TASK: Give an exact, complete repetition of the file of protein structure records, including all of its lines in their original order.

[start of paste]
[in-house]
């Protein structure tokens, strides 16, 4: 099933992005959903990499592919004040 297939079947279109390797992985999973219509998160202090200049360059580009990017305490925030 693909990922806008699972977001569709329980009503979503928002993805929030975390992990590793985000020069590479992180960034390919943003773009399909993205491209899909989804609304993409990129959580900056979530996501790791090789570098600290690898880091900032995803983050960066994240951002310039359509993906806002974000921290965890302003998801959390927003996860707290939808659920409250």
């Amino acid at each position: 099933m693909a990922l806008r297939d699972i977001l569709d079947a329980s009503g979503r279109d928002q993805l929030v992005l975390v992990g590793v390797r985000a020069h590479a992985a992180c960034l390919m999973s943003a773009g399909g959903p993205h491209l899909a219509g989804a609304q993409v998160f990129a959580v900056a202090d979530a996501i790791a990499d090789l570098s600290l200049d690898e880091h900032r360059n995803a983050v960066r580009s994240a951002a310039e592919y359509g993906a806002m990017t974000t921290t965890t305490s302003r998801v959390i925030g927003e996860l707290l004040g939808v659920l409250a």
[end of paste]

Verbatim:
[in-house]
């Protein structure tokens, strides 16, 4: 099933992005959903990499592919004040 297939079947279109390797992985999973219509998160202090200049360059580009990017305490925030 693909990922806008699972977001569709329980009503979503928002993805929030975390992990590793985000020069590479992180960034390919943003773009399909993205491209899909989804609304993409990129959580900056979530996501790791090789570098600290690898880091900032995803983050960066994240951002310039359509993906806002974000921290965890302003998801959390927003996860707290939808659920409250």
């Amino acid at each position: 099933m693909a990922l806008r297939d699972i977001l569709d079947a329980s009503g979503r279109d928002q993805l929030v992005l975390v992990g590793v390797r985000a020069h590479a992985a992180c960034l390919m999973s943003a773009g399909g959903p993205h491209l899909a219509g989804a609304q993409v998160f990129a959580v900056a202090d979530a996501i790791a990499d090789l570098s600290l200049d690898e880091h900032r360059n995803a983050v960066r580009s994240a951002a310039e592919y359509g993906a806002m990017t974000t921290t965890t305490s302003r998801v959390i925030g927003e996860l707290l004040g939808v659920l409250a």